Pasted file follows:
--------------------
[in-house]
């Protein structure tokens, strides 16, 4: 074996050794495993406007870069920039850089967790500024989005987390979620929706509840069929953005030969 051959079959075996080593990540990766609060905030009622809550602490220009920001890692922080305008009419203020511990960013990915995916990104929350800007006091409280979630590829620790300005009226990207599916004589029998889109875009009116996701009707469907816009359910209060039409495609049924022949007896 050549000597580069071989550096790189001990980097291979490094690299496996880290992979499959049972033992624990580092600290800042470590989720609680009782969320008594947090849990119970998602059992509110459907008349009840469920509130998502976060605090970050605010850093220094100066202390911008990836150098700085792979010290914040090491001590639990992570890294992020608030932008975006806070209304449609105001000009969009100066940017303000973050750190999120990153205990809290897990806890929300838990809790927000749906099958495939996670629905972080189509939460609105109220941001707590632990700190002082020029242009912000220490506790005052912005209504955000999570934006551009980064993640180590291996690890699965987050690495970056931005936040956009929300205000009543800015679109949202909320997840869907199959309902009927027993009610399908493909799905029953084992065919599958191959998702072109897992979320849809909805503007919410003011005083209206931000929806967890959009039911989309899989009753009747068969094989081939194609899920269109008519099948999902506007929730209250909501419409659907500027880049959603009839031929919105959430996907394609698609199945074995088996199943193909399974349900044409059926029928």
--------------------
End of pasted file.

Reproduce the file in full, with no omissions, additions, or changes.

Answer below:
[in-house]
């Protein structure tokens, strides 16, 4: 074996050794495993406007870069920039850089967790500024989005987390979620929706509840069929953005030969 051959079959075996080593990540990766609060905030009622809550602490220009920001890692922080305008009419203020511990960013990915995916990104929350800007006091409280979630590829620790300005009226990207599916004589029998889109875009009116996701009707469907816009359910209060039409495609049924022949007896 050549000597580069071989550096790189001990980097291979490094690299496996880290992979499959049972033992624990580092600290800042470590989720609680009782969320008594947090849990119970998602059992509110459907008349009840469920509130998502976060605090970050605010850093220094100066202390911008990836150098700085792979010290914040090491001590639990992570890294992020608030932008975006806070209304449609105001000009969009100066940017303000973050750190999120990153205990809290897990806890929300838990809790927000749906099958495939996670629905972080189509939460609105109220941001707590632990700190002082020029242009912000220490506790005052912005209504955000999570934006551009980064993640180590291996690890699965987050690495970056931005936040956009929300205000009543800015679109949202909320997840869907199959309902009927027993009610399908493909799905029953084992065919599958191959998702072109897992979320849809909805503007919410003011005083209206931000929806967890959009039911989309899989009753009747068969094989081939194609899920269109008519099948999902506007929730209250909501419409659907500027880049959603009839031929919105959430996907394609698609199945074995088996199943193909399974349900044409059926029928």